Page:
Although we don't believe in timing the market or panicking over daily movements, we do like to keep an eye on market changes -- just in case they're material to our investing thesis.
After the economic data-filled week we saw in the first week of February, this past week was much quieter on most levels. Despite any major catalysts, the three major U.S. indexes all finished the week in the black, and by a healthy amount. The Dow Jones Industrial Average (DJINDICES:^DJI) gained 360 points, or 2.28%, while the S&P 500 rose more than 41 points, or 2.31%, and the Nasdaq increased 118 points, or 2.86%.
Arguably the most important, and best, economic news this past week was the Thomson Reuters/University of Michigan consumer sentiment report, which was expected to hit 80.6 for the month but came in at an 81.2. That's exactly the reading researchers got in January, which means that while things may not seem to be getting better, at least they aren't getting any worse.
Before we get to the Dow's biggest losers of the week, let's look at its top performer. For the second week in a row, Walt Disney (NYSE:DIS) led the pack, finishing the week up 4.7%, following a 4.21% bump last week. Two weeks ago, the company moved higher after revenue from its animated Frozen movie had reportedly hit $870 million worldwide. Disney's unbelievable ability to leverage that movie's strength into a number of revenue streams -- such as merchandise, new theme-park attractions, and perhaps a TV show -- is what sets it apart from the competition. That's why Disney could still climb this week even after the big news that Comcast is buying Time Warner Cable. Disney is such a great content provider, both online and on TV, that the creation of a massive new cable company should have no effect on it. The House of Mouse has the leverage and power to not only dictate what it wants, but how much it's willing to pay. That's something every shareholder should love.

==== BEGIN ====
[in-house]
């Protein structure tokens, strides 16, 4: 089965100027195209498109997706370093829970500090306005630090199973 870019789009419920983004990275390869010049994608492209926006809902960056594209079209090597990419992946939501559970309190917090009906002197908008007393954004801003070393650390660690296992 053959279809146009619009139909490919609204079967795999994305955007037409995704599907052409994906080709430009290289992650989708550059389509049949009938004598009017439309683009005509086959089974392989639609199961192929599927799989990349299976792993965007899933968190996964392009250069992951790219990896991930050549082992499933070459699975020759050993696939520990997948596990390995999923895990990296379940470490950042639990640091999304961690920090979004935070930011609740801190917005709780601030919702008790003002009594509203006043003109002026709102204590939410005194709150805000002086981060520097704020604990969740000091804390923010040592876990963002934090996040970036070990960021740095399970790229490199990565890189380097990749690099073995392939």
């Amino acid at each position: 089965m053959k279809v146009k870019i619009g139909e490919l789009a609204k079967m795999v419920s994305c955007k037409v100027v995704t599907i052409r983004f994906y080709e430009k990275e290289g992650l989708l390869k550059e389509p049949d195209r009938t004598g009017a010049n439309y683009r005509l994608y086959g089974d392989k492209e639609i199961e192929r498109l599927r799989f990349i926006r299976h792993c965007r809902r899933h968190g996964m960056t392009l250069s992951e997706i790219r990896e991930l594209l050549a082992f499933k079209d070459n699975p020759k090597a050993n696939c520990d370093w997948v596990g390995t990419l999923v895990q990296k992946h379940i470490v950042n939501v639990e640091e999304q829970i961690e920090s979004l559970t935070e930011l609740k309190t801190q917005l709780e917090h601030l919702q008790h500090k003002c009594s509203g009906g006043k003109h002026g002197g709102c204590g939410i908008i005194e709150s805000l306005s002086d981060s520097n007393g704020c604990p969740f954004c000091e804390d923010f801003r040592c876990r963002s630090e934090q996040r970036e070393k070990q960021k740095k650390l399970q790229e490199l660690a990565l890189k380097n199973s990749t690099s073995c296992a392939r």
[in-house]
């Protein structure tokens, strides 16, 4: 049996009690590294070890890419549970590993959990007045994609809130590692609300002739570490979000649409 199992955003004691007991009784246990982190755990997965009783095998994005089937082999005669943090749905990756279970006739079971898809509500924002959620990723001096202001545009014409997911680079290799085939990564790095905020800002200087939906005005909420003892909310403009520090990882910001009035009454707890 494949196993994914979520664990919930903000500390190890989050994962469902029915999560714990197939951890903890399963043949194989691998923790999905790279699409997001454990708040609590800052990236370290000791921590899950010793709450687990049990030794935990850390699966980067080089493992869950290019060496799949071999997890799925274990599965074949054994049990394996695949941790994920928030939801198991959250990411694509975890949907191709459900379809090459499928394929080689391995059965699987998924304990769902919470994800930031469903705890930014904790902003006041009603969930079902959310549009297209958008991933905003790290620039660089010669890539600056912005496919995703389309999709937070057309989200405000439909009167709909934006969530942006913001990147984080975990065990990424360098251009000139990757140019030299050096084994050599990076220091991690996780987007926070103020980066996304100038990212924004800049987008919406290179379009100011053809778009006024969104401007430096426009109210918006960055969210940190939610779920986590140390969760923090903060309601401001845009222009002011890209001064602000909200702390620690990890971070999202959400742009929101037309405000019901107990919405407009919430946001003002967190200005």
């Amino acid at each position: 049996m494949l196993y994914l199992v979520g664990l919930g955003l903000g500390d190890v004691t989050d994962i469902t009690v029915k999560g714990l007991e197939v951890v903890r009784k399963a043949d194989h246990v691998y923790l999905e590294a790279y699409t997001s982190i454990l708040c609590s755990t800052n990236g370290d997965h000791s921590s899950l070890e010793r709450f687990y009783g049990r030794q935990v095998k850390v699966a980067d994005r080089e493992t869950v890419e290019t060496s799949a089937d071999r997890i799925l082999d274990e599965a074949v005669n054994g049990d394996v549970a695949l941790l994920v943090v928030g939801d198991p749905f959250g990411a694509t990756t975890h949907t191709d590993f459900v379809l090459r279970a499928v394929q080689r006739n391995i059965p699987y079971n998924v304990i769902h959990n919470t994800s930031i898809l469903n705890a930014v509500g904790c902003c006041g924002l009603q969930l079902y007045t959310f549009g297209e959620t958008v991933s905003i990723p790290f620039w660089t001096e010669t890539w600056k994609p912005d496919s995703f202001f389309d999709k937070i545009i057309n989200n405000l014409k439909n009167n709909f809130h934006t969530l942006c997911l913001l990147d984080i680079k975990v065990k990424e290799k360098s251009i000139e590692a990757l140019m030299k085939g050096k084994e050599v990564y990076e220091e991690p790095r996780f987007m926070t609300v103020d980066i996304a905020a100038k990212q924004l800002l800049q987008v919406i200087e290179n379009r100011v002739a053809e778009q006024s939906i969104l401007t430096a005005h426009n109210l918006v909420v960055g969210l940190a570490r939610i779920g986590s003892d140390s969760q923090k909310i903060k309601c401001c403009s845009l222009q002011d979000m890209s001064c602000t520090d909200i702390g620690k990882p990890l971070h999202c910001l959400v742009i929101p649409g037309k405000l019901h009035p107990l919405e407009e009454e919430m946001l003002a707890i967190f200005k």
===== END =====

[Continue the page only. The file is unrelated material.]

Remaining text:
Last week's big losers
The Dow had only three losers this week. First up is McDonald's (NYSE:MCD), which fell 0.14%, enough to make it the third worst performer. The company released same-store sales figures that showed a 1.2% increase for January, but it also indicated weakness in the U.S. market. McDonald's has been pushing menu items out too fast, and now those problems may be hurting sales, as customers complain about the speed of the ordering and food delivery process. The weak U.S. figures aren't a new trend, either, as customer numbers declined 1.6% over the course of 2013. The company needs to make some serious adjustments if it wants to stem this problem and it needs to happen soon, since the size of the company dictates that any rollout will take time -- from months to even years.
Next up is the Dow's second worst performer, Cisco (NASDAQ:CSCO), down 0.48%. Cisco's earnings report this past week showed revenue dropping 8%, which beat projections from analysts and the company itself -- but the 55% decline in net income really hurt. Earnings per share, meanwhile, beat estimates but were lower on a year-over-year basis. Management blamed the declining sales and earnings on weakening emerging markets.
Finally, the worst Dow stock of the week was Verizon (NYSE:VZ), down 0.64% a week after competitor AT&T fell more than 3%. Rate cuts were the culprit in both cases. T-Mobile started the price wars a few weeks ago, when it cut rates on family plans and launched an ad campaign to lure customers away from the No. 1 and No. 2 U.S. service providers. AT&T jumped in two weeks ago, and this week it was Verizon's turn. Price cuts stand to hurt sales, margins, and earnings, and this price war may just be starting. Investors don't need to panic yet, but they do need to keep an eye on further developments and see how the price cuts affect the companies' numbers. If trends continue, there may come a time for investors to change their valuation models and growth prospects for these companies.
Matt Thalman owns shares of Walt Disney. The Motley Fool recommends Amazon.com, Cisco Systems, McDonald's, and Walt Disney and owns shares of Amazon.com, McDonald's and Walt Disney. Try any of our Foolish newsletter services free for 30 days. We Fools don't all hold the same opinions, but we all believe that considering a diverse range of insights makes us better investors. The Motley Fool has a disclosure policy.